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    The purpose of this digital dataset is to provide accurate mapping of the distribution of sea-bed sediment types. Sea-bed sediments can only be mapped offshore, where the most recent deposits commonly form a veneer or superficial layer of unconsolidated material on the sea-bed. The dataset is produced for use at 1:250,000 scale. The boundaries between sediment classifications or types are delineated using sample station particle size analyses and descriptions, seafloor topography derived from shallow geophysical data and where available multibeam bathymetry and backscatter and side scan sonar profiles. The sediment types present on the sea-bed are of importance to a range of groups, including marine habitat mappers, marine spatial planners, the offshore construction and development sector, and the dredging and aggregate industries. These groups require detailed information on the nature of the sea-bed, including the sediment types present. The DiGSBS250k dataset has been created as vector polygons and are available in a range of GIS formats, including ArcGIS (.shp), ArcInfo Coverages and MapInfo (.tab). More specialised formats may be available but may incur additional processing costs.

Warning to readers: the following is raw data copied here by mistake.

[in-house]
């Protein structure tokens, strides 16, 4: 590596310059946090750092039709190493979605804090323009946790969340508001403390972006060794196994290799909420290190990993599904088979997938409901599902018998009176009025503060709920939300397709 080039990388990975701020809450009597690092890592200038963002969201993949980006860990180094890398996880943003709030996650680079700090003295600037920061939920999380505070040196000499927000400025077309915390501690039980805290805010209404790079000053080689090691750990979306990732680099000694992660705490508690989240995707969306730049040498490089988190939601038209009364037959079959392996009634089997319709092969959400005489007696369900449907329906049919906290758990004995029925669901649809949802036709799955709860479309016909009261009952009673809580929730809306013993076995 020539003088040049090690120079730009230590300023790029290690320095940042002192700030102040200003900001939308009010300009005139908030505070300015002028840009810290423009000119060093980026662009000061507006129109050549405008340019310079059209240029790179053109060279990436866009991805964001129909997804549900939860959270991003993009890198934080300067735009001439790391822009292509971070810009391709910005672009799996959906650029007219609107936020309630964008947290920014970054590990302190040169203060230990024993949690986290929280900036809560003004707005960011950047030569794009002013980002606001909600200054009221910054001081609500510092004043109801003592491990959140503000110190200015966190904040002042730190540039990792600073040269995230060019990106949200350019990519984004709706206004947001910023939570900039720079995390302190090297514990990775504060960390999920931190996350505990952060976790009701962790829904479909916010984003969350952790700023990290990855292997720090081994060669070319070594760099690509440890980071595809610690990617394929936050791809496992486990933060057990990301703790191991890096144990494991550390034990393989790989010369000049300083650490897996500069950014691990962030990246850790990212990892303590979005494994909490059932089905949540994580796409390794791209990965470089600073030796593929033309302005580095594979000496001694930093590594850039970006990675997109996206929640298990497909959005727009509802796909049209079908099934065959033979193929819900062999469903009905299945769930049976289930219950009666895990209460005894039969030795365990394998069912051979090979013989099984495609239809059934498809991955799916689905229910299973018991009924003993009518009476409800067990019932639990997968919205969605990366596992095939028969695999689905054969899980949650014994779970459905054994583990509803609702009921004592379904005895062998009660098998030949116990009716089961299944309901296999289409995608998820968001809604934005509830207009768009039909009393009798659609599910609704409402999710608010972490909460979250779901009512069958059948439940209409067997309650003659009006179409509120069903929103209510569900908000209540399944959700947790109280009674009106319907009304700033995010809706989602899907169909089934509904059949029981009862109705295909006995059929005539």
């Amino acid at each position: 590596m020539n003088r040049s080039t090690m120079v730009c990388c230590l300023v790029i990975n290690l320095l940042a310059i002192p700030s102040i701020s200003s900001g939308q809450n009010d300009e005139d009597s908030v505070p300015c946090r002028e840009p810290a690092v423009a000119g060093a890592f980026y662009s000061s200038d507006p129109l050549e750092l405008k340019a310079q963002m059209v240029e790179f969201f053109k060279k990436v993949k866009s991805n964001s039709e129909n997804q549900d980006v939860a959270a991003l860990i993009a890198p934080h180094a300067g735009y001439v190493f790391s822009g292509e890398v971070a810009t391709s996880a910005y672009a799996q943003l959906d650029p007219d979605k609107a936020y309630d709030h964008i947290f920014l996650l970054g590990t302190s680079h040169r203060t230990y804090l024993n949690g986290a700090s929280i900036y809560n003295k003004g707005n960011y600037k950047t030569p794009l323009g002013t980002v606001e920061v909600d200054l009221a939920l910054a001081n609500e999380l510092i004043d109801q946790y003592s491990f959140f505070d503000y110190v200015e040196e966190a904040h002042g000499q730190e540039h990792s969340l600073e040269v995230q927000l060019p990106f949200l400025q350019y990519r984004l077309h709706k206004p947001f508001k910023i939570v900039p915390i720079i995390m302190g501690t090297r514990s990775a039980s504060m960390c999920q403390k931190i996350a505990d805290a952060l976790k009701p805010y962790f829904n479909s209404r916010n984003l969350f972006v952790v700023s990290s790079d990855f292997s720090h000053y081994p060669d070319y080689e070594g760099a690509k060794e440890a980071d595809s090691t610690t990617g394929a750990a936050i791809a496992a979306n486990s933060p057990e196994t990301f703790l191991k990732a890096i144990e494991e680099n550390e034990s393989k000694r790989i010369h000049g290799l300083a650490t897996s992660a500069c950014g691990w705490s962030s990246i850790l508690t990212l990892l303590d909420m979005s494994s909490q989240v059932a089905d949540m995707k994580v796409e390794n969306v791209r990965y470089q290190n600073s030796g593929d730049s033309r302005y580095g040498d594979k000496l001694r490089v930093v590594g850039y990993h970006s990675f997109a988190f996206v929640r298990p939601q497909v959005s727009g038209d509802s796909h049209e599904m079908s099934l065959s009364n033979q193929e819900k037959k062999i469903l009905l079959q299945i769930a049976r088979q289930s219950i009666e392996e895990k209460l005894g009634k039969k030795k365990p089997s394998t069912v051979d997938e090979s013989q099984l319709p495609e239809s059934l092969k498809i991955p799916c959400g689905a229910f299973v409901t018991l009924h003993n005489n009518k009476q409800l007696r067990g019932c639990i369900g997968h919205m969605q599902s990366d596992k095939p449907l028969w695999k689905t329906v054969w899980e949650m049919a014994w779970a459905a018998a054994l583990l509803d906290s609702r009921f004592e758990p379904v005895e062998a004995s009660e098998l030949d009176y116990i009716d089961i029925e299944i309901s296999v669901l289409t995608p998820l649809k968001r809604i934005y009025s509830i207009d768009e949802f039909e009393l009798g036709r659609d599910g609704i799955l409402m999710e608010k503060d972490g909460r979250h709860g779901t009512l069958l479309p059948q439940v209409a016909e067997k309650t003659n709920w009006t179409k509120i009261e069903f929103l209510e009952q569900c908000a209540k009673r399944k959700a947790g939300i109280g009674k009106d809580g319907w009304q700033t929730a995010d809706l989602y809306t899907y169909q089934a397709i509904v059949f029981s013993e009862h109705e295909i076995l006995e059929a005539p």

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    The Marine Hard Substrate dataset maps areas of rock or hard substrate outcropping or within 0.5m of the sea-bed. The interpretation was based on a variety of data sourced from within the British Geological Survey and externally. Data consulted includes archive sample and seismic records, side scan sonar, multibeam bathymetry and Olex datasets. The distribution of hard substrate at the seabed, or within 0.5 m is important in dictating the benthic assemblages found in certain areas. Therefore, an understanding of the distribution of these substrates is of primary importance in marine planning and designation of Marine Conservation Zones (MCZs) under the Marine and Coastal Access Act, 2009. In addition, a number of other users will value these data, including marine renewable companies, aggregate companies, the fishing and oil and gas industries. In order to address this issue it was necessary to update British Geological Survey sea-bed mapping to delineate areas where rock, boulders or cobbles are present at, or within 0.5m of the sea-bed surface. A polygon shape file showing areas of rock or hard substrate at, or within 0.5m of the sea-bed has been developed. The dataset has been created as vector polygons and are available in a range of GIS formats, including ArcGIS (.shp), ArcInfo Coverages and MapInfo (.tab). More specialised formats may be available but may incur additional processing costs.